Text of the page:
Book cover of Disability the basics by Tom Shakespeare

"Disability the basics" by Tom Shakespeare

For those looking to learn more about disability - including how talk about, how it impacts people's lives, the history of it (including the UK more recent years), a great intro book is "Disability the basics" by Tom Shakespeare. 

There is a lot of very useful information, I usually like to share the data, I find numbers (usually) don't lie. 

Here are some bits-and-bobs from the book

The 2016 estimated population of the UK in 2016 was 64.1 million from those:

  • 19 million are people with long-term illness
  • 11 million are people affected by common mental disorders 
  • 11 million people affected by pain
  • 10 million people with disability 
  • 9 million people with hearing loss
  • 6 million unpaid carers
  • 2 million people with sight loss 
  • 1.28 million people with learning difficulties 
  • 5% of children, 10% of working age and 50% of older people have a form of disability 

The main barriers people with disabilities face:

  • inaccessible public transport
  • inaccessible public buildings 
  • signage, comms and information in inaccessible formats
  • negative attitudes 
  • low expectations 
  • prejudices cultural representation 
  • discrimination in healthcare 
  • discrimination in employments
  • violence and abuse

As you can imagine disability through-out history hasn't been sunshine and butterflies. The book gives the example of Sparta "the Greek philosopher Aristotle wrote - As to the exposure of children, let there be a law that no deformed children shall live." That might be shocking, but that is sadly still a practice in many places across the world where children with disability are abandoned at birth, or even worse killed. The book also talks of different views, Egypt being a land where "where all children are reared" and even the Gods where depicted with disabilities. It's not just in ancient Egypt these depictions existed. "Moses was said to have had a speech impediment". "Odin sacrificed one of his eyes to gain knowledge, his son Hoor was born blind". Representation and correct depiction are very important elements to understand, and normalize what many still fear today.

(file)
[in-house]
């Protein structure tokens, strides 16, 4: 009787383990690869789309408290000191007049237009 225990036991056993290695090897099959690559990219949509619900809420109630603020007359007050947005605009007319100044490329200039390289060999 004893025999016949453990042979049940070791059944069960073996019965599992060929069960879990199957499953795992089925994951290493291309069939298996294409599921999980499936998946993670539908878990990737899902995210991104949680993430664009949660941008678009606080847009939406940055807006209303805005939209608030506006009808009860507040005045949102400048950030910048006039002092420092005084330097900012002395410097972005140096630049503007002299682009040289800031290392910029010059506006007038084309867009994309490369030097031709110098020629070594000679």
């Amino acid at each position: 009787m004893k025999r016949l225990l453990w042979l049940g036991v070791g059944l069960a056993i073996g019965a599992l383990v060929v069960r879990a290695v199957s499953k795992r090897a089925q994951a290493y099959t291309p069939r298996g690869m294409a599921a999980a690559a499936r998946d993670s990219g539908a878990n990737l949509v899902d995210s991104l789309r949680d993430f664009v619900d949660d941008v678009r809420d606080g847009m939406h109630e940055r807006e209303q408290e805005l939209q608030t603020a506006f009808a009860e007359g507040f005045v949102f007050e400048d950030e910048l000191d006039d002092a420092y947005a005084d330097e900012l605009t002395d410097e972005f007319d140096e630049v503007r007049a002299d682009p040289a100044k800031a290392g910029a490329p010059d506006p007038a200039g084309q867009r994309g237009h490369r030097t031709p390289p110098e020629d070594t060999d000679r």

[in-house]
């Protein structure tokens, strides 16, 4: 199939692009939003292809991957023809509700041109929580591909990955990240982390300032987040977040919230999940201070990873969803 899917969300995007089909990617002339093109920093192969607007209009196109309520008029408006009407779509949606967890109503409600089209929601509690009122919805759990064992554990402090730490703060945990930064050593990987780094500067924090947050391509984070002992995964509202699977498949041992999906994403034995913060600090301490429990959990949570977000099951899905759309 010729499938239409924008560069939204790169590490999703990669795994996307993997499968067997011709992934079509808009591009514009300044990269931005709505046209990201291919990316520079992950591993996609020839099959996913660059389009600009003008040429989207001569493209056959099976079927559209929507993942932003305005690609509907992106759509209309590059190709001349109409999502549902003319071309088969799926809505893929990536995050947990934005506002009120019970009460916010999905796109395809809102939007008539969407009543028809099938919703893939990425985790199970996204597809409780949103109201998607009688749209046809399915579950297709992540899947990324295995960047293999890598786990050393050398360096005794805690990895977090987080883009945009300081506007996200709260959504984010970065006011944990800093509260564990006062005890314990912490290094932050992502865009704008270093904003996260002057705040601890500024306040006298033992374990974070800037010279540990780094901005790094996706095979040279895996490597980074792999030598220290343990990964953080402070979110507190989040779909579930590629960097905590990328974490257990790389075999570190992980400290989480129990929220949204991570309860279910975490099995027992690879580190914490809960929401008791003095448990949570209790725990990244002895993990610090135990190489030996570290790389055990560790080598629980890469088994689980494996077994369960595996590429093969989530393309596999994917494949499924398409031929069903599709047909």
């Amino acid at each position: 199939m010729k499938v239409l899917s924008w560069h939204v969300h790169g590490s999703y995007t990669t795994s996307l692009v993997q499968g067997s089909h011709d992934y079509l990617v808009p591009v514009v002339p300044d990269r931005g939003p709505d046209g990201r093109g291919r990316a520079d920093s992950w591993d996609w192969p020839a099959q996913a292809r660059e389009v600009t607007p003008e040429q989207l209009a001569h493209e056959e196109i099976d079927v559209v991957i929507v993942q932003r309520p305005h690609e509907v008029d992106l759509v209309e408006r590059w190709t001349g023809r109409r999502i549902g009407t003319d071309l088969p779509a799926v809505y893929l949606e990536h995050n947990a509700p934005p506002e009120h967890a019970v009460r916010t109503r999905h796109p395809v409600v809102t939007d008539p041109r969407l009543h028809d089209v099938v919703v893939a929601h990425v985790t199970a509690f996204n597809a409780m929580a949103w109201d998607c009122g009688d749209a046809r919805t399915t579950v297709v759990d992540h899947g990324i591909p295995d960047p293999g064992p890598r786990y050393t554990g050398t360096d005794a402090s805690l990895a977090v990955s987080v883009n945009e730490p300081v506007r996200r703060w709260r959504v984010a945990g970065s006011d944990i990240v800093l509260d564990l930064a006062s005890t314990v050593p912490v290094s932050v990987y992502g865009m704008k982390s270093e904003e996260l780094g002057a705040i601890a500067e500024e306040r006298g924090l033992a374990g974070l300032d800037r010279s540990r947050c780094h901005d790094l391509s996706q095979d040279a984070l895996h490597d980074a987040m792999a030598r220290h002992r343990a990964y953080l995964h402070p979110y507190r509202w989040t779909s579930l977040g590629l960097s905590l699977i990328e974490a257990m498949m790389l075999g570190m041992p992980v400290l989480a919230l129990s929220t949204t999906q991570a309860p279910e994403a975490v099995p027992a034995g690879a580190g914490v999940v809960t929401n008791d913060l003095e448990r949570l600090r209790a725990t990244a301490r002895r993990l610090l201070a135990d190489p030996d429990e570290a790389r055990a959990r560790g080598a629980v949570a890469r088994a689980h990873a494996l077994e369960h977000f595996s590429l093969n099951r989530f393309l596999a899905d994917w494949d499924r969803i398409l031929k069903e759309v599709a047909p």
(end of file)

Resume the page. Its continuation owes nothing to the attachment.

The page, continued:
The book also mentions a generalization that is largely true referring to people born with disability and people who acquire it later in life:

  • "People disabled from birth are likely to feel that disability is part of their identity. They cannot imagine life without it. They do not have a struggle to come to terms. However, they might have to struggle to access education, employment..."
  • "Those who acquire disability later in life are in some ways advantaged. They may have already received a good education(...)But acquiring an illness or impairment through trauma or disease usually comes with a major shock. They thought of disable people as other(...) They can no longer do all the things they took for granted."

People with disability suffer from a greater degree of violence and abuse. The team working with the author did a research with people with restricted growth in north of England with the following results:

  • 96% of respondents had experienced starting or pointing 
  • 77% had been on the receiving end of verbal abuse 
  • 75% felt they often attract unwanted attention
  • 63% often felt unsafe when out 
  • 33% had been physically touched by people in public 
  • 12% experienced physical violence. 

If you find those figures shocking, it's because they are. But sadly that is the day-to-day reality for a lot of people with disability. I also feel we all have a personal responsibility to change this narrative. Here are the things that worked for me:

  • Educate yourself and educate others around you. Books that made on impact on me are "Being Heumann" or "Haben". Likewise, a movie is Crip Camp. I follow advocates and people with disability on Twitter, they are a great source of education as they often share their experience.
  • If you have the time, volunteer at a NGO that works with people with disability. 
  • Be an ally. Even if you don't have a disability yourself, if you can still advocate for those who are. Disability will impact ALL of our lives, either directly or somebody who we know.
  • For things that are within your power, design with accessibility in mind. Are you making a product or service? How can you design it to make it more accessible for people with disability? Eg. is your website accessible to a deaf or blind user? How about one with dyslexia?
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